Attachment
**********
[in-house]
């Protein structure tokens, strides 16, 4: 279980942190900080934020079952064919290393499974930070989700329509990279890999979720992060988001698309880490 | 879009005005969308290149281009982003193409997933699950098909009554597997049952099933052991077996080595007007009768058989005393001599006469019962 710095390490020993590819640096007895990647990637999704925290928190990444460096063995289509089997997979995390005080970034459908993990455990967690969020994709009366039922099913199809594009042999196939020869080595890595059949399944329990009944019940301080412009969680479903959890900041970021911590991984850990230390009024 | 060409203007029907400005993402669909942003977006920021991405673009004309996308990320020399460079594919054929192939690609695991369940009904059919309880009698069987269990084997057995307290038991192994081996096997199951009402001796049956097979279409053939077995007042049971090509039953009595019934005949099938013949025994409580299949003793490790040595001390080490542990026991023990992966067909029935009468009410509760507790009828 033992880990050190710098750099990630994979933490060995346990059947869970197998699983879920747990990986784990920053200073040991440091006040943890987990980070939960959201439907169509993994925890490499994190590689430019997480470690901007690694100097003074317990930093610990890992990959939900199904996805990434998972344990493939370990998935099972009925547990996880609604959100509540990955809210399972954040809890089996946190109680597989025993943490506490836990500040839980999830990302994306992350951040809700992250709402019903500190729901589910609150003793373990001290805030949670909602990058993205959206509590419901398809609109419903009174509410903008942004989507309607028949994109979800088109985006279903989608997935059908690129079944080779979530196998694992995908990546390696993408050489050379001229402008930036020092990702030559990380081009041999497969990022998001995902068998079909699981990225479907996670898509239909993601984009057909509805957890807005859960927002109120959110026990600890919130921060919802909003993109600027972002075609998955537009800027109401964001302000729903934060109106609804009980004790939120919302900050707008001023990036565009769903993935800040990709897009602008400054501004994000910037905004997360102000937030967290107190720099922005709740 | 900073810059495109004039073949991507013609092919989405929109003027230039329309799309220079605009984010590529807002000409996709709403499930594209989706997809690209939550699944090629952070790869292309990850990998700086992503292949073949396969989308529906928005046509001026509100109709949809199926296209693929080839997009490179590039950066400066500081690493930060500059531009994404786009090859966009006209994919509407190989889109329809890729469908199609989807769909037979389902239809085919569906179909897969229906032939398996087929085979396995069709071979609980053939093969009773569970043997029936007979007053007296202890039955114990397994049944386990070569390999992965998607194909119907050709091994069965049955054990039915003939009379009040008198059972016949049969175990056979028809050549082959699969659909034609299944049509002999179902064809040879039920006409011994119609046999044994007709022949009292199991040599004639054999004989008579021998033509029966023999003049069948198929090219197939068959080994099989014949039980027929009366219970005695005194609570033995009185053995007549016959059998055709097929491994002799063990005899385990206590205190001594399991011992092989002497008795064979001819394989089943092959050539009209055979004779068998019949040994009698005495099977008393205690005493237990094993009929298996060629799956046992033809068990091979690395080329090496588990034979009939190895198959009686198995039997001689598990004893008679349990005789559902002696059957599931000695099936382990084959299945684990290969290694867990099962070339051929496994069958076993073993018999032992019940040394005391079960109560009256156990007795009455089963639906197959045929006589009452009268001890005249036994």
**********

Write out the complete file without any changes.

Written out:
[in-house]
């Protein structure tokens, strides 16, 4: 279980942190900080934020079952064919290393499974930070989700329509990279890999979720992060988001698309880490 | 879009005005969308290149281009982003193409997933699950098909009554597997049952099933052991077996080595007007009768058989005393001599006469019962 710095390490020993590819640096007895990647990637999704925290928190990444460096063995289509089997997979995390005080970034459908993990455990967690969020994709009366039922099913199809594009042999196939020869080595890595059949399944329990009944019940301080412009969680479903959890900041970021911590991984850990230390009024 | 060409203007029907400005993402669909942003977006920021991405673009004309996308990320020399460079594919054929192939690609695991369940009904059919309880009698069987269990084997057995307290038991192994081996096997199951009402001796049956097979279409053939077995007042049971090509039953009595019934005949099938013949025994409580299949003793490790040595001390080490542990026991023990992966067909029935009468009410509760507790009828 033992880990050190710098750099990630994979933490060995346990059947869970197998699983879920747990990986784990920053200073040991440091006040943890987990980070939960959201439907169509993994925890490499994190590689430019997480470690901007690694100097003074317990930093610990890992990959939900199904996805990434998972344990493939370990998935099972009925547990996880609604959100509540990955809210399972954040809890089996946190109680597989025993943490506490836990500040839980999830990302994306992350951040809700992250709402019903500190729901589910609150003793373990001290805030949670909602990058993205959206509590419901398809609109419903009174509410903008942004989507309607028949994109979800088109985006279903989608997935059908690129079944080779979530196998694992995908990546390696993408050489050379001229402008930036020092990702030559990380081009041999497969990022998001995902068998079909699981990225479907996670898509239909993601984009057909509805957890807005859960927002109120959110026990600890919130921060919802909003993109600027972002075609998955537009800027109401964001302000729903934060109106609804009980004790939120919302900050707008001023990036565009769903993935800040990709897009602008400054501004994000910037905004997360102000937030967290107190720099922005709740 | 900073810059495109004039073949991507013609092919989405929109003027230039329309799309220079605009984010590529807002000409996709709403499930594209989706997809690209939550699944090629952070790869292309990850990998700086992503292949073949396969989308529906928005046509001026509100109709949809199926296209693929080839997009490179590039950066400066500081690493930060500059531009994404786009090859966009006209994919509407190989889109329809890729469908199609989807769909037979389902239809085919569906179909897969229906032939398996087929085979396995069709071979609980053939093969009773569970043997029936007979007053007296202890039955114990397994049944386990070569390999992965998607194909119907050709091994069965049955054990039915003939009379009040008198059972016949049969175990056979028809050549082959699969659909034609299944049509002999179902064809040879039920006409011994119609046999044994007709022949009292199991040599004639054999004989008579021998033509029966023999003049069948198929090219197939068959080994099989014949039980027929009366219970005695005194609570033995009185053995007549016959059998055709097929491994002799063990005899385990206590205190001594399991011992092989002497008795064979001819394989089943092959050539009209055979004779068998019949040994009698005495099977008393205690005493237990094993009929298996060629799956046992033809068990091979690395080329090496588990034979009939190895198959009686198995039997001689598990004893008679349990005789559902002696059957599931000695099936382990084959299945684990290969290694867990099962070339051929496994069958076993073993018999032992019940040394005391079960109560009256156990007795009455089963639906197959045929006589009452009268001890005249036994």